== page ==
“Not only is the amount of coverage selected for
broadcast a critical factor in molding the news, but the
type of news selected is of equal importance. Television is
essentially an action medium and strongly favors combat
scenes over a dry recitation of facts and figures. In
Vietnam this came to be called “shooting bloody,” a
preference for footage of dramatic engagements, even though
they were often irrelevent or uncharacteristic of the total
At the beginning of the Iraq conflict, we were shown “shock and awe” tapes of missiles and fighters lighting up the skies over Baghdad. In film terms, those were “long” shots; they did not reveal human damage–more Space Invaders than the Normandy of “Saving Private Ryan.” There is a twisted framework involved when violent, gore-filled war footage can win an Academy Award, but is deemed unfit for our television, print, or even Internet news. It causes The Hangover to question just how free our free press is.
Major Howell concludes his report by advocating that post-Viet Nam wars need “Freedom from the Press.” The television camera is a deterrent to victory and that unlimited media (television) access will cause America to “suffer.” While The Hangover doesn’t necessarily agree with the restrictions Howell would place on reporting, he does make a thoughtful, valid argument. Using the coverage of Iraq as evidence (certainly more facts and figures than anything else), it is not just lonesome bloggers who have read his work. Those in power have heeded the Major’s analysis.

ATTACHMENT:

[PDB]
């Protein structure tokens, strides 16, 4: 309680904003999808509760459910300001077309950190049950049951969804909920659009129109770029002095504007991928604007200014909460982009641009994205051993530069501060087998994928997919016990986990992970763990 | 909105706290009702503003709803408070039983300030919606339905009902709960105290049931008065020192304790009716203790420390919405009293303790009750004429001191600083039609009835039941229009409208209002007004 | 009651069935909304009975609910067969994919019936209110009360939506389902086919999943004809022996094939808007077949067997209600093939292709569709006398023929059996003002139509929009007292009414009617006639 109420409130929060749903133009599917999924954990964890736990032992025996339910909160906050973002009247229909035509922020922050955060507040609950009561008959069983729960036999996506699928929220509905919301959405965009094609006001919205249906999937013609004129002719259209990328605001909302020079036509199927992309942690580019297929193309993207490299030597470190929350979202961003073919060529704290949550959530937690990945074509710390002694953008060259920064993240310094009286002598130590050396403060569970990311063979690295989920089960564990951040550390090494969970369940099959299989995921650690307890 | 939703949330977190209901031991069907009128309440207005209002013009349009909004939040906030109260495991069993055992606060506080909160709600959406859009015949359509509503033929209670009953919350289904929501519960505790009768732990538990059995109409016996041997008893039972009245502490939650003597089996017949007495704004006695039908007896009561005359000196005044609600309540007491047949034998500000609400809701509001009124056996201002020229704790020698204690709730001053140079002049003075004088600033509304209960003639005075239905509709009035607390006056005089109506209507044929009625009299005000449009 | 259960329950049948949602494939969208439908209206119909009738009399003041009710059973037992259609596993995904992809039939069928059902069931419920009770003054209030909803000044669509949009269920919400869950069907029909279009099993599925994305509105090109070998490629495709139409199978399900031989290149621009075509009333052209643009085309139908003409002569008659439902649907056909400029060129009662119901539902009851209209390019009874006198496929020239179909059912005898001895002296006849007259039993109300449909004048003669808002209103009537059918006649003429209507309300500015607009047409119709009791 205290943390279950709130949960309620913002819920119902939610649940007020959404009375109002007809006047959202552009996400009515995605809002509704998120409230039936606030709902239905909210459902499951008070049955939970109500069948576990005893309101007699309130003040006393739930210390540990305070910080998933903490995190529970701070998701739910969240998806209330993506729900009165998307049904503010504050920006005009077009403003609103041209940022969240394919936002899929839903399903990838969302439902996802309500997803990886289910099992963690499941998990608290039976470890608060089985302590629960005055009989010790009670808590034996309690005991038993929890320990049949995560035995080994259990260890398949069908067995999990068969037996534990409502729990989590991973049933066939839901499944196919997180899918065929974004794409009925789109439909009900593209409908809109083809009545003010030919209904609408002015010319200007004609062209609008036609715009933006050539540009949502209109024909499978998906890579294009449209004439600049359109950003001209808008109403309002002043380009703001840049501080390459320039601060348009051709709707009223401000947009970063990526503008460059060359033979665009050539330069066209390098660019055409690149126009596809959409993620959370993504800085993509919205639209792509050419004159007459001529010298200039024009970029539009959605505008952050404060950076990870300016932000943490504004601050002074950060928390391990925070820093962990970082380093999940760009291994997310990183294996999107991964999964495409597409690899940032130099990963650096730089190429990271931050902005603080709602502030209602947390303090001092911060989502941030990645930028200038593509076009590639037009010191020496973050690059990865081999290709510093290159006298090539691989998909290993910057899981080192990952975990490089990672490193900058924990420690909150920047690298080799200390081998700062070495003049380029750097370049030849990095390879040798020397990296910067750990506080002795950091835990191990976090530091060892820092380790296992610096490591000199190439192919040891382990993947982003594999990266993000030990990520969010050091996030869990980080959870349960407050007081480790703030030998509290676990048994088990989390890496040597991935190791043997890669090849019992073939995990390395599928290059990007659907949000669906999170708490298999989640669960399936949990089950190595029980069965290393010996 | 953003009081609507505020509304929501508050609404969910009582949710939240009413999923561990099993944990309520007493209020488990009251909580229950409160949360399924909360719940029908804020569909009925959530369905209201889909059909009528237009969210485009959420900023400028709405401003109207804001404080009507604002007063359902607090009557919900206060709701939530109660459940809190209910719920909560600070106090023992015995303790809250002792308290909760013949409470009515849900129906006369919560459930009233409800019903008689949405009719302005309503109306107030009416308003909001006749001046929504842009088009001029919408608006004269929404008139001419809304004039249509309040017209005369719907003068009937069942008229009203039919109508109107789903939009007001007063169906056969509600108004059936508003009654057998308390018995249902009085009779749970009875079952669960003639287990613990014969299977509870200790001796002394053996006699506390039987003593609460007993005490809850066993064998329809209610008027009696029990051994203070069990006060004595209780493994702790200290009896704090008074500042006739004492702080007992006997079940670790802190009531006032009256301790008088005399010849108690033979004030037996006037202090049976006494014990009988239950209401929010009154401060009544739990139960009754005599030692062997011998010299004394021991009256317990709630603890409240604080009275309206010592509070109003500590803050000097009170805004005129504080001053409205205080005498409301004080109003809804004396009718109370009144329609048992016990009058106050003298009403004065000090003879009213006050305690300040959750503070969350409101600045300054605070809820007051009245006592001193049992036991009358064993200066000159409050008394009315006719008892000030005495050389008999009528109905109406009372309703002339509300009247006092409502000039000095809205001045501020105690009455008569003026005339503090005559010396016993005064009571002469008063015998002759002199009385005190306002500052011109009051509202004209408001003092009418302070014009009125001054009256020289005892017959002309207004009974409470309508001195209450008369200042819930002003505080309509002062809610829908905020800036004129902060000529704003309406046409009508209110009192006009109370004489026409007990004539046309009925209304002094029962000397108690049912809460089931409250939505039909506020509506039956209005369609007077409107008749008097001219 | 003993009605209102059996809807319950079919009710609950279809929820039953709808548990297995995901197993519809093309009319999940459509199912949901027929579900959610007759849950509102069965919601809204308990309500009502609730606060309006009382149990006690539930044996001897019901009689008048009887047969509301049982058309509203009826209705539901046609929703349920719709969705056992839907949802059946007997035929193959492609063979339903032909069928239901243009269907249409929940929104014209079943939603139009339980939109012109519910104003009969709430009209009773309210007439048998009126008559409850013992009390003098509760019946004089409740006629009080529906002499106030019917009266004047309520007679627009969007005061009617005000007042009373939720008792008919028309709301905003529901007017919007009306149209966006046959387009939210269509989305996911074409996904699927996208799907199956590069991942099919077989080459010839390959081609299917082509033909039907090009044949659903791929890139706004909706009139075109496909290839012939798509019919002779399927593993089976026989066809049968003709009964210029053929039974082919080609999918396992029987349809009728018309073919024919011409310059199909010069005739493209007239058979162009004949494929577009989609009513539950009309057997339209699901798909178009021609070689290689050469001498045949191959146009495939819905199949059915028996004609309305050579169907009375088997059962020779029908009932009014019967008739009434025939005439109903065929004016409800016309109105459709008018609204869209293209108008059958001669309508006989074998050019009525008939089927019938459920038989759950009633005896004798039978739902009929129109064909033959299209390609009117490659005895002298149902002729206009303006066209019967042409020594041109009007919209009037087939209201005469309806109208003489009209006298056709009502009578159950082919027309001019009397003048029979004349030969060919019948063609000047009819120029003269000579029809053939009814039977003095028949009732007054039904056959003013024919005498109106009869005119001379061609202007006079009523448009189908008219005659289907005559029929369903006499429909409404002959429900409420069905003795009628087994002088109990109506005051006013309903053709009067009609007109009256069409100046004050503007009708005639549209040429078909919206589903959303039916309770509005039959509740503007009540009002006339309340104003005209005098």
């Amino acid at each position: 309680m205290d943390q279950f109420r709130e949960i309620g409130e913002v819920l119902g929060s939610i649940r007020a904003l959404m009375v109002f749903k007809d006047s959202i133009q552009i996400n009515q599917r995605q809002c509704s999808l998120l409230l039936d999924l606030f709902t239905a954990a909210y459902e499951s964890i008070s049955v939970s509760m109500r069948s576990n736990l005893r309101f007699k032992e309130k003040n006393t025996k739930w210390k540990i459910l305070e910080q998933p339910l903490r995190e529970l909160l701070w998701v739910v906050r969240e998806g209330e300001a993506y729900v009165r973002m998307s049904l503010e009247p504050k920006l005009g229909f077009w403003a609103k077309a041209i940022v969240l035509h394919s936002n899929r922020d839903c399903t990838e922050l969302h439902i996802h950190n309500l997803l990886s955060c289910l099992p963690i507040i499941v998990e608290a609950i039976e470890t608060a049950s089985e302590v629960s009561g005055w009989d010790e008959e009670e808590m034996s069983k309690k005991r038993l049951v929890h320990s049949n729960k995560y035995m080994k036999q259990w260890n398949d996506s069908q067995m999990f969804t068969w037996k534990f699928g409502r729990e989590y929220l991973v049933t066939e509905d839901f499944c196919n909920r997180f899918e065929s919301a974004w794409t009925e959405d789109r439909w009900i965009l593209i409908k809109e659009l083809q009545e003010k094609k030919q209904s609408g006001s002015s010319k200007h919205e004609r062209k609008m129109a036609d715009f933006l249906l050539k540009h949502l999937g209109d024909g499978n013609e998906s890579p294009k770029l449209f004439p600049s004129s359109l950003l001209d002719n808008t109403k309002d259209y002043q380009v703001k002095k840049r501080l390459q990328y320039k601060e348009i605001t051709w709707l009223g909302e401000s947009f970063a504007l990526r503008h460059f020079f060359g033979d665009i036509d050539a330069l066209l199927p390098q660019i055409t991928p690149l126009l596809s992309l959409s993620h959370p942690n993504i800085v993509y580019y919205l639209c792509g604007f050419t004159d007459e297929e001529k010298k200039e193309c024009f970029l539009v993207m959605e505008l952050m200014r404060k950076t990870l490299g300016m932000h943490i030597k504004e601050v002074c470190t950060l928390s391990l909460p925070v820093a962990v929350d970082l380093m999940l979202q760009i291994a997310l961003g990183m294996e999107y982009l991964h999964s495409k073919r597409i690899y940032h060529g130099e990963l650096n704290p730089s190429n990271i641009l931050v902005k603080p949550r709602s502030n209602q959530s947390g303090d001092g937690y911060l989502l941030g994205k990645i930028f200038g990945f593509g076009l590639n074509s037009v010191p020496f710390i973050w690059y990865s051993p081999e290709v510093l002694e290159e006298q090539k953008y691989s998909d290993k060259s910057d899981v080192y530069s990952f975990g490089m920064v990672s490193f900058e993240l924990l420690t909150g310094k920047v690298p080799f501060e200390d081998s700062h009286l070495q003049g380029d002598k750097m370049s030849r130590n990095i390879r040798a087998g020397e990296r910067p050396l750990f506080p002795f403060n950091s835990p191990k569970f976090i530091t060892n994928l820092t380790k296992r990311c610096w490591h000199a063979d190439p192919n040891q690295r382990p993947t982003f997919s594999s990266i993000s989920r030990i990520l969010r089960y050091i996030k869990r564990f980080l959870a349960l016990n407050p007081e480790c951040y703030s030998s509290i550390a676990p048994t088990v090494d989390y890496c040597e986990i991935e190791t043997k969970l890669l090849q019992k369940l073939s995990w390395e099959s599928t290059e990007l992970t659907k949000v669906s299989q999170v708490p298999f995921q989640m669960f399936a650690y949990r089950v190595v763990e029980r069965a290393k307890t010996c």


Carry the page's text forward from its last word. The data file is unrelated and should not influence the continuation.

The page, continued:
Although reporters are now embedded with troops in Iraq, less hard news results. War correspondents have complained of restricted access, lack of individual mobility, and an empathy and connection with their troops, which George Wilson of the National Journal said made him feel like “a willing propagandist.” Although a few firefights have made it onto American television, the overall coverage is nothing like what was produced in Viet Nam. And that is the main reason our soldiers are still facing fire in a desert country in the midst of a civil war.
Physical civil unrest in opposition to the Viet Nam war became a part of everyday life in the late 1960’s and early 1970’s. It was what brought our presence there to an end. President Richard Nixon stated:
The will to fight the war in Viet Nam was eroded by public opinion that had turned into collective action. Resistance was more than a letter to the editor, a post on a blog, or a sigh when reading the morning paper. It was a hands-on, in-the-street “I’m mad as hell, and I’m not going to take this anymore!“ Human nature might just dictate that Americans need to see twisted bodies, bleeding soldiers, and spilled guts before opposition to Iraq evolves into something that can affect policy. It’s unforunate that our news media won’t provide those images for us–whether allowed to or not.